With ADHD, it's common to have a rather unusual sleep schedule. Sleep problems are the most common comorbidity of ADHD. The Diagnostic and Statistical Manual of Mental Disorders (DSM) lists excessive movement during sleep as a diagnostic criterion for ADHD.
Getting good sleep is essential for people with ADHD, but implementing a healthy sleep schedule may be incredibly difficult.
Let's explore the connections between sleep issues and ADHD.
Too tired; didn't read (give me the highlights)
- Sleep disorders are the most common comorbidity of ADHD. 43-80% of adults and children with ADHD may suffer from various sleep problems.1
- It can be challenging for clinicians to separate sleep disorders from ADHD since they often present with similar symptoms.
- Underlying sleep disorders can be overlooked, although standardized screening for sleep problems in suspected ADHDers is becoming more common.
- Common comorbid sleep disorders in ADHDers include circadian rhythm disorders and restless leg syndrome.
Does ADHD cause sleep problems, or do sleep problems cause ADHD symptoms?
Sleep disorders can be an integral part of diagnosing ADHD, but sleep disorders could also be the reason for those ADHD symptoms.
Sleep problems are so common in the ADHD population that they were once part of the DSM diagnostic criteria for ADHD and are still considered when medicating ADHD symptoms.
ADHD is intrinsically linked to sleep disruptions or circadian clock disruptions because the two share common neurological etiology.2 Sleep problems and ADHD share the same brain regions associated with attention, arousal, and sleep regulation.3
The underlying cause for some ADHD symptoms like hyperactivity, inattention, and impulsivity may be a sleep disorder. Sometimes the two conditions interact, making the disentanglement necessary for treatment even more challenging.4
Common comorbid sleep disorders in ADHD
Circadian rhythm disorders
For neurotypicals, the circadian rhythm is an inner clock that keeps track of the sleep-wake-cycle and is regulated by the sun's light-dark-cycle. However, many ADHDers' internal clocks and sleep-wake-cycle don't correspond to the sun.
In one study, 91.7% of participants with the combined ADHD subtype went to bed late and said they were "not tired or too [wound] up to sleep."5 There is consistent evidence that ADHD causes disruptions in the circadian rhythm.6
Most children and adults with have a later onset of sleepiness, meaning they are a "late chronotype," more commonly known as night owls.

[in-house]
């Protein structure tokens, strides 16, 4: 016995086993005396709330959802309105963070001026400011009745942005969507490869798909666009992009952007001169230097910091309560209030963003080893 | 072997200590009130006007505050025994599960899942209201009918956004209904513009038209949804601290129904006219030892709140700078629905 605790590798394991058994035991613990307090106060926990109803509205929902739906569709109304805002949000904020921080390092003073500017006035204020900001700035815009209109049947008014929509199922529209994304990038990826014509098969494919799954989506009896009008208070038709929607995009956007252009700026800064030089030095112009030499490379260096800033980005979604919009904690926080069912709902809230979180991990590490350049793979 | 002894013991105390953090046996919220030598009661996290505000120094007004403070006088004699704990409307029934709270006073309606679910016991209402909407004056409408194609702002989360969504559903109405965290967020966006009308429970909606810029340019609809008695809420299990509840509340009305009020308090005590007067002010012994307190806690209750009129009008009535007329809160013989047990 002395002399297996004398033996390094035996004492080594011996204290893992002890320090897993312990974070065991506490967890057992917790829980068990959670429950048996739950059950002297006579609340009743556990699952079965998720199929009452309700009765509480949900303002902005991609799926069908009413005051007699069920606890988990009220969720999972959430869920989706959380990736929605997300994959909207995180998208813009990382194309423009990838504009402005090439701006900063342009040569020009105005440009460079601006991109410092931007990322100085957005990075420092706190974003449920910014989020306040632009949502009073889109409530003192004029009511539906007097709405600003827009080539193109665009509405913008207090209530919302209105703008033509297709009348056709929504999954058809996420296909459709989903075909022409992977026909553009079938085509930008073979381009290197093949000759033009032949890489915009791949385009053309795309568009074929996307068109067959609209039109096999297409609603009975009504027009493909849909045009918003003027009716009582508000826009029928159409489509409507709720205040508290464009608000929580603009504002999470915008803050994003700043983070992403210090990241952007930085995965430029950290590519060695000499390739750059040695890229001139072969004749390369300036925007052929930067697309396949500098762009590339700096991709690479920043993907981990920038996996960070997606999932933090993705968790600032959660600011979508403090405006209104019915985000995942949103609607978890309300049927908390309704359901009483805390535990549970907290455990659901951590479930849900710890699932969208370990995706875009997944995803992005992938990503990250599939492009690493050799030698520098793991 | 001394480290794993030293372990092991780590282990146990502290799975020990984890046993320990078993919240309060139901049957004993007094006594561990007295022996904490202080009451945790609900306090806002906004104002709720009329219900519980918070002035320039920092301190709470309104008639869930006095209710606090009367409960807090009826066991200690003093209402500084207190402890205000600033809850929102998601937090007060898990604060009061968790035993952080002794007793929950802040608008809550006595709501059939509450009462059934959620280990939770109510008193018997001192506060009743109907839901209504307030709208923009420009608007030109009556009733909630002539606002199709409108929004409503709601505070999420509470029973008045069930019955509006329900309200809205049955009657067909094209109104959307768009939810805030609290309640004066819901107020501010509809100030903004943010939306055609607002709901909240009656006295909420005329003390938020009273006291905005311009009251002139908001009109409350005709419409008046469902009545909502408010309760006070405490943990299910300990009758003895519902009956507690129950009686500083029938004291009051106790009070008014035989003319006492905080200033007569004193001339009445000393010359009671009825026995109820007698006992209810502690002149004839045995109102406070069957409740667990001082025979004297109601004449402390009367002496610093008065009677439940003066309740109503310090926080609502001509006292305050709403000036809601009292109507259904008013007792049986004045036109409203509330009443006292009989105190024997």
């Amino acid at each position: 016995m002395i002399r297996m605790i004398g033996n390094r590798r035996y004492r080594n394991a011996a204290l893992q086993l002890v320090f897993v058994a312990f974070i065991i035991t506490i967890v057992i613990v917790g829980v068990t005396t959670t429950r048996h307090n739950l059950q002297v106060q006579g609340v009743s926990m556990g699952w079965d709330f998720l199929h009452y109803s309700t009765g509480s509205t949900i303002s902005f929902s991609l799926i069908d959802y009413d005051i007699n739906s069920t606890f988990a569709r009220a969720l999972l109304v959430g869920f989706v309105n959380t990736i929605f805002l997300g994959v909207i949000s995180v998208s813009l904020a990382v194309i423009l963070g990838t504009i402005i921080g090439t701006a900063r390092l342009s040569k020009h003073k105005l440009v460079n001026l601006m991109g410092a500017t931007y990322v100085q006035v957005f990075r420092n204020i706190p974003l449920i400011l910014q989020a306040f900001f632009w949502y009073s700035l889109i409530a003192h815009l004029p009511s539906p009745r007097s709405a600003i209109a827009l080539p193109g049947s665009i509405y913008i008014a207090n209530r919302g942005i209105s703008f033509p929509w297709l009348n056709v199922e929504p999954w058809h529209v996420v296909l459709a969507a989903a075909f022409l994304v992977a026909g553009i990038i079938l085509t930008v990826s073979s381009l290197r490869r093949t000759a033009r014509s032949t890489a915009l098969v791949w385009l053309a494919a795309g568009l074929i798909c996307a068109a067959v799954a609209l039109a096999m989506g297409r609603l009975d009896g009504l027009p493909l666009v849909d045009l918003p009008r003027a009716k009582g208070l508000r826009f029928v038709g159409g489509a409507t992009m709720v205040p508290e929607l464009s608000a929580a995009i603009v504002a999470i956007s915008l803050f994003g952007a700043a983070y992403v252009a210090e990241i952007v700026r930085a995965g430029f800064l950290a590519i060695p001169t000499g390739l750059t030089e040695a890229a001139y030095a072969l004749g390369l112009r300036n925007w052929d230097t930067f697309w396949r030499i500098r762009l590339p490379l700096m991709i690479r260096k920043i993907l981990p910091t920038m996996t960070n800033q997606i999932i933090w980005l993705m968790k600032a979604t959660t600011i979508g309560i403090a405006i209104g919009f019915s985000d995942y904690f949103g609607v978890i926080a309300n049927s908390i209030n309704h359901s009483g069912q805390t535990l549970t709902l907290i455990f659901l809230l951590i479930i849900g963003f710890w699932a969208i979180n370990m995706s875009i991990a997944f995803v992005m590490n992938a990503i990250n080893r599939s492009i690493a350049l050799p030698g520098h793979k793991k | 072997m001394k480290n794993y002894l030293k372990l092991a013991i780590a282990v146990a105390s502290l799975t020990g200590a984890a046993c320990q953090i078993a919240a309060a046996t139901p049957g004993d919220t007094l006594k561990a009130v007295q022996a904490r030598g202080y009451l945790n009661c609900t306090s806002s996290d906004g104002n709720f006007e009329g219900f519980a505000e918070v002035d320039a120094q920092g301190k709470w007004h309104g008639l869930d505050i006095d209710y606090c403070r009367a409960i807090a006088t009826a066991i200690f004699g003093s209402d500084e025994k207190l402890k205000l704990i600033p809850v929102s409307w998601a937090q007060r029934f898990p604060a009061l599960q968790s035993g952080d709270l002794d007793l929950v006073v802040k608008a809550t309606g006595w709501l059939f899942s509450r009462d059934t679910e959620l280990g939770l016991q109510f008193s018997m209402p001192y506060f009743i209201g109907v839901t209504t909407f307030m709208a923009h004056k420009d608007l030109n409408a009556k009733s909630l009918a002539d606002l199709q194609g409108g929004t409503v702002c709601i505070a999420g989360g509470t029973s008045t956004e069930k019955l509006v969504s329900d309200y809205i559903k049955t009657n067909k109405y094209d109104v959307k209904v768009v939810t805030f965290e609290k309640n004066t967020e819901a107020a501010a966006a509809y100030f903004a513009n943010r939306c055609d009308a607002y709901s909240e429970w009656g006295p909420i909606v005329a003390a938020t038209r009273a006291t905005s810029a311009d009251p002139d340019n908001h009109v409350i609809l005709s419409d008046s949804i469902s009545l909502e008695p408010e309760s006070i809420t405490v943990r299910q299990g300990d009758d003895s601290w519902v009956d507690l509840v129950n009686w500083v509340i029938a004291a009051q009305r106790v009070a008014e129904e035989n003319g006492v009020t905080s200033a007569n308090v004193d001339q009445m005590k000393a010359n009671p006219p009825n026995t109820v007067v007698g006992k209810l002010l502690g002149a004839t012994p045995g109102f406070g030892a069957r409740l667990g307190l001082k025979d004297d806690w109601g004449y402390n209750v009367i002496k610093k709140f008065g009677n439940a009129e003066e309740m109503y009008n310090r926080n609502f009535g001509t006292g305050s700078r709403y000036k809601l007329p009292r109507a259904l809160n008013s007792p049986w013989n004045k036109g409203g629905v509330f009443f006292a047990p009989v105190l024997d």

But simply calling ADHDers "night owls" is a slight understatement, as it can cause extensive trouble in life. "Social jetlag" happens when the body's inner clock doesn't correspond to social obligations. These constant sleep problems can also cause severe health problems.7
Sleep-disordered breathing mostly shows up as snoring or sleep apnea. The effects are disturbed sleep and, thus, daytime sleepiness. Some studies suggest that treating sleep-disordered breathing as a whole may reduce ADHD symptoms.8
Restless leg syndrome
The condition is characterized by a tingling, stinging, or otherwise unpleasant sensation in the legs and an irresistible urge to move them. It typically worsens in the late afternoon and night, and people with this syndrome spend more time in the less restorative light sleep phases.9
Experts believe that the condition might originate from iron or dopamine deficits.
Narcolepsy is characterized by suddenly and uncontrollably falling asleep, causing sleep disturbances and excessive daytime sleepiness.
Studies suggest a 33% prevalence of ADHD among the narcoleptic population.10
Insomnia is a more general term referring to a "dissatisfaction with sleep quantity or quality, difficulty initiating or maintaining sleep, and early morning waking, for at least three nights per week over at least three months."1
The overall prevalence among the general population is estimated to be between 31 and 56%, while it ranges from 43 to 80% in the ADHD population.1
1 Current Psychiatry Reports | Adult Attention-Deficit/Hyperactivity Disorder (ADHD) and Insomnia: an Update of the Literature
2 Attention Deficit and Hyperactivity Disorders | Associations of sleep disturbance with ADHD: implications for treatment
3 Journal of Attention Disorders | Future research directions in sleep and ADHD: report of a consensus working group
4 Attention Deficit and Hyperactivity Disorders | The role of the circadian system in the etiology and pathophysiology of ADHD: time to redefine ADHD?
5 Chronobiology International | Delayed sleep timing and symptoms in adults with attention-deficit/hyperactivity disorder: a controlled actigraphy study
6 Attention Deficit and Hyperactivity Disorders | A systematic review of circadian function, chronotype and chronotherapy in attention deficit hyperactivity disorder
7 Nutrients | Social Jetlag and Related Risks for Human Health: A Timely Review
8 Sleep Medicine Reviews | Attention deficit hyperactivity disorder and sleep disordered breathing in pediatric populations: a meta-analysis
9 Sleep Medicine | Time structure of leg movement activity during sleep in attention-deficit/hyperactivity disorder and effects of levodopa
10 Sleep Medicine | Prevalence of attention deficit hyperactivity disorder symptoms in narcolepsy: a systematic review